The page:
Nick Tyrone

Priti Patel’s cowardly response to the Clapham Common debacle

Priti Patel's cowardly response to the Clapham Common debacle
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Priti Patel's reaction to the ugly scenes on Clapham Common on Saturday has been to point the finger. ‘Some of the footage circulating online from the vigil in Clapham is upsetting. I have asked the Metropolitan Police for a full report on what happened', she has said. But do we really need to wait for a report to work out what has happened? 

Perhaps, instead, the truth is rather simpler: the police were enforcing laws put into places by Priti Patel's own government. Of course, there is some debate as to whether officers should have exercised more judgement in the applications of these laws. On this point, though, Patel has been clear: there should be no ifs or buts in the way officers enforce lockdown rules.

Back in January, the Home Secretary defended a strict crackdown on Covid rule breakers:

'Our police officers are working tirelessly to keep us safe. Not only are they continuing to take criminals off our streets, but they are also playing a crucial role in controlling the spread of the virus...There is still a need for strong enforcement where people are clearly breaking these rules to ensure we safeguard our country’s recovery from this deadly virus. Enforcing these rules saves lives. It is as simple as that'

Two months on though, when it is politically convenient for Patel to do so, she has distanced herself from the application of that approach of 'strong enforcement'. Police officers might be forgiven for being confused.

It's true that it is possible to have some nuance in this messy debate. The Home Secretary could think that stricter measures were needed at the beginning of the year, but that having people gather on Clapham Common with masks on to hold a vigil for a woman murdered when the government is in the process of winding down restrictions anyhow is okay. That’s a defensible position.

The problem is Priti Patel hasn’t put forward this stance. Instead, there has been a confusing set of calls from the Home Secretary to look into police behaviour on Clapham Common without any reference back to what she has called for in the recent past.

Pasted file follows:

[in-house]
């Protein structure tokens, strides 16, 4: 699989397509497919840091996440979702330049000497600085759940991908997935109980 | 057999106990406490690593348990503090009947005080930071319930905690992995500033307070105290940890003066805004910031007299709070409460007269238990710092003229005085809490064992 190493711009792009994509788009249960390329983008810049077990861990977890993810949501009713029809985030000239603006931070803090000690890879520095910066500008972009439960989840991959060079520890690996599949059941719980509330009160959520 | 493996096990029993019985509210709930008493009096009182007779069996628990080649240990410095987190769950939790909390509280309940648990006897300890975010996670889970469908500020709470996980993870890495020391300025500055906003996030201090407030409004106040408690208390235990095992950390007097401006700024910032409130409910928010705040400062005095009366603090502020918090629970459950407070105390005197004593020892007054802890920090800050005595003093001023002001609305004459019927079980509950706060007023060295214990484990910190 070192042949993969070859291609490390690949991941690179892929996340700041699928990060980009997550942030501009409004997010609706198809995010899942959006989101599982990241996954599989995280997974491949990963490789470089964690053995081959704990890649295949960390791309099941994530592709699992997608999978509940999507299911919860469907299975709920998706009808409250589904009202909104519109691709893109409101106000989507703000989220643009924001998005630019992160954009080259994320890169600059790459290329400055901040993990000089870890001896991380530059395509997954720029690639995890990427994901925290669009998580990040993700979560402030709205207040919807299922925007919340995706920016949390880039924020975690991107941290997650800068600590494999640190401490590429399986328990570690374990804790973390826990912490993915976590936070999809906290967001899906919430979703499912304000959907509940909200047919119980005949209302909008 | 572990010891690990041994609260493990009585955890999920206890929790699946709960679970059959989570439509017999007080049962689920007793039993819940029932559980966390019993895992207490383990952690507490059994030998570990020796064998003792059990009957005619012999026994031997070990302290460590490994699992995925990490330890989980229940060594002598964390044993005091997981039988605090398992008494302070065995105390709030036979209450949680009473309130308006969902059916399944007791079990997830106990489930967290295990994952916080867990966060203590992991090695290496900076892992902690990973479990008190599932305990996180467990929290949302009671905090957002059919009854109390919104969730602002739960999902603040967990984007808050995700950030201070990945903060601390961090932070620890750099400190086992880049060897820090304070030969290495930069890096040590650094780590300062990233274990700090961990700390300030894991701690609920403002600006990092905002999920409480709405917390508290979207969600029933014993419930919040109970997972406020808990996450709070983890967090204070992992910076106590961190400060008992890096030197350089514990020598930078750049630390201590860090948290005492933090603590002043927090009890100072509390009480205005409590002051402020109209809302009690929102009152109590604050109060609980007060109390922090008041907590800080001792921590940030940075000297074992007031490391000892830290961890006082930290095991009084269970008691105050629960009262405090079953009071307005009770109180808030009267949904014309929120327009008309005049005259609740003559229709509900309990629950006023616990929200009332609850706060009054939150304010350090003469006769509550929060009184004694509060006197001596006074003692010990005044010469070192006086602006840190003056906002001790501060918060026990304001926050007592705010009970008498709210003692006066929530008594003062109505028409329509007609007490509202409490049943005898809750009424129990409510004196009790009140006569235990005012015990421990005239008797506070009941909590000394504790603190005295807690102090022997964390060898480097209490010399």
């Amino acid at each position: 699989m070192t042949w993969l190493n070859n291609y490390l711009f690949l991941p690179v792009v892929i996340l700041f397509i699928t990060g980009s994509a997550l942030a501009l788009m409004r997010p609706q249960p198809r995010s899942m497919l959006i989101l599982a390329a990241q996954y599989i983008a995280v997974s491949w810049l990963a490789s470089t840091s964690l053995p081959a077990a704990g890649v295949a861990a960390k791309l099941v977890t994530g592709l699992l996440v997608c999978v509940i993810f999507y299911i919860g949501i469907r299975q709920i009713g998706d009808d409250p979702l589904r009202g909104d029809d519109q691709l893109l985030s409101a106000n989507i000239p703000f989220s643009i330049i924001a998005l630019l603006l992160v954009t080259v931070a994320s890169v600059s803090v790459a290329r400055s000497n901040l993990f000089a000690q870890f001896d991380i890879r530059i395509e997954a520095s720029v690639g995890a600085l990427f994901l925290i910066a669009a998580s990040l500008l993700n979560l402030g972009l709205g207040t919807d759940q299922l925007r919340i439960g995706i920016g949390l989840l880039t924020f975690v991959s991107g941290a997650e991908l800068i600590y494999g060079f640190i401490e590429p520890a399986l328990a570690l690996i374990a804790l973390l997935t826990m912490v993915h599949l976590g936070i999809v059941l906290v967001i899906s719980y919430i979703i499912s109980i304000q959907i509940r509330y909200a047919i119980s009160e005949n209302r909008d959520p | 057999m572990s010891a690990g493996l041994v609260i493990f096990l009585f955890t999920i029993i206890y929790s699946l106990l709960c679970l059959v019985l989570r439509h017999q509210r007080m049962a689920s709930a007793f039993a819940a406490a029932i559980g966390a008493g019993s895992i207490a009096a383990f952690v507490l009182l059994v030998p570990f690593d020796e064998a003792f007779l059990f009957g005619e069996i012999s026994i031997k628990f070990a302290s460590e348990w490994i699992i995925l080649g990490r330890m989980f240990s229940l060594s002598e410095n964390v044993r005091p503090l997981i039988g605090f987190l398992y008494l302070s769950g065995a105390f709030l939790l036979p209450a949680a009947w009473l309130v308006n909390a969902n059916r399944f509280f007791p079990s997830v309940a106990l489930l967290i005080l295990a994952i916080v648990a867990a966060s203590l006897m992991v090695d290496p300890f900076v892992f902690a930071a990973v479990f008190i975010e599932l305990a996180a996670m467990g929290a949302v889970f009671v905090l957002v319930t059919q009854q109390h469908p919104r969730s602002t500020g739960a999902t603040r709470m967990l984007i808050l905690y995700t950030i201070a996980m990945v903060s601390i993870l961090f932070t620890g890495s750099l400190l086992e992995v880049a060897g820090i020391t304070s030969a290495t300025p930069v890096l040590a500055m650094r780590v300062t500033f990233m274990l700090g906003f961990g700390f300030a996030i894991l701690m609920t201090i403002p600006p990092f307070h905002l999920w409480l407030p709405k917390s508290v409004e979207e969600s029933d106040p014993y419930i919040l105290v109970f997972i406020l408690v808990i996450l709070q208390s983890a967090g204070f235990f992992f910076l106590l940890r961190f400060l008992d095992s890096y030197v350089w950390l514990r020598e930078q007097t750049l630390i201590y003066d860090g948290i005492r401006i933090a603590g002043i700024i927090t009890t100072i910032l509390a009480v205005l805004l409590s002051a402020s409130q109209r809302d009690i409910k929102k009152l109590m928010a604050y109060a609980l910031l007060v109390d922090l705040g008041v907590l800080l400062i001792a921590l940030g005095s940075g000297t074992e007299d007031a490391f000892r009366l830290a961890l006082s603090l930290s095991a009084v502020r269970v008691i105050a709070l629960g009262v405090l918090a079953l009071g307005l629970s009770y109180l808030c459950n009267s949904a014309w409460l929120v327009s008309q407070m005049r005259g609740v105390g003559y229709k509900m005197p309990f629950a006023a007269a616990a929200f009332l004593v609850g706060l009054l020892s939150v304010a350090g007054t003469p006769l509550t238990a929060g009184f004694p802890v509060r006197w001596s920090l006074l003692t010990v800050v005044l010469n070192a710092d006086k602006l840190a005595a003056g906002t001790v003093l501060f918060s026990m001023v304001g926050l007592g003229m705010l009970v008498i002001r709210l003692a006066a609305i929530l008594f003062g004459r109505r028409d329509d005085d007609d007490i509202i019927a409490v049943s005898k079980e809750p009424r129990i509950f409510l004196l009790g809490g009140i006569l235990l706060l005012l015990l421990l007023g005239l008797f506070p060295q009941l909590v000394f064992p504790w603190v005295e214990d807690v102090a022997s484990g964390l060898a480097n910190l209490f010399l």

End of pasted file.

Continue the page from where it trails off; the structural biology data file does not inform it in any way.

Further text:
It's important not to let the Met Police off the hook for the action of some of its officers. But at the very least, it is clear that the advice they have been given from the Home Office has been bewildering. This haziness has resulted in one of the worst aspects of the policing of protests during the Covid crisis: the inconsistency of enforcement.

Take the way the Black Lives Matter protests were policed last summer. Despite the country being in lockdown at the time, thousands of protestors flooded the streets in many major British cities. There was a distinctly hands-off approach by the cops, which was heavily criticised at the time, particularly after a statue was toppled in Bristol. 

On one hand, it was understandable that the police didn’t want to be seen clashing with people on a protest against police violence; on the other, it left them open to the critique that there was political bias involved in their handling of these events.

This inconsistency makes the approach to the Clapham Common vigil over the weekend all the more baffling. Again, a public demonstration is held where there are specific sensitivities as to how the police want to be seen. And yet this time officers go in heavy-handed. On anti-lockdown protests last summer there was similar scenes as officers robustly enforced the rules.

Here the Home Office has to shoulder some of the blame. Priti Patel in particular needs to explain why she thinks the events that took place on Clapham Common on Saturday contravene what she has said to police before in terms of a ‘strong enforcement’ of the rules. Patel can’t call for police to be involved in a nationwide crackdown on gatherings and then complain about those crackdowns when they happen – at least not without some explanation about why the Clapham Common vigil should be an exception to the rules.

We are in a sensitive period, both for the management of the disease and for the government’s approval rating. The inconsistency of police enforcement does neither of these things any good. The Home Secretary must lead from the front on this. At the moment, she's missing in action.

An independent probe into what happened on Clapham Common on Saturday might offer us some useful answers. But in the mean time, if Priti Patel wants to understand where policing in Britain has gone wrong since the start of the Covid crisis, she should look in the mirror.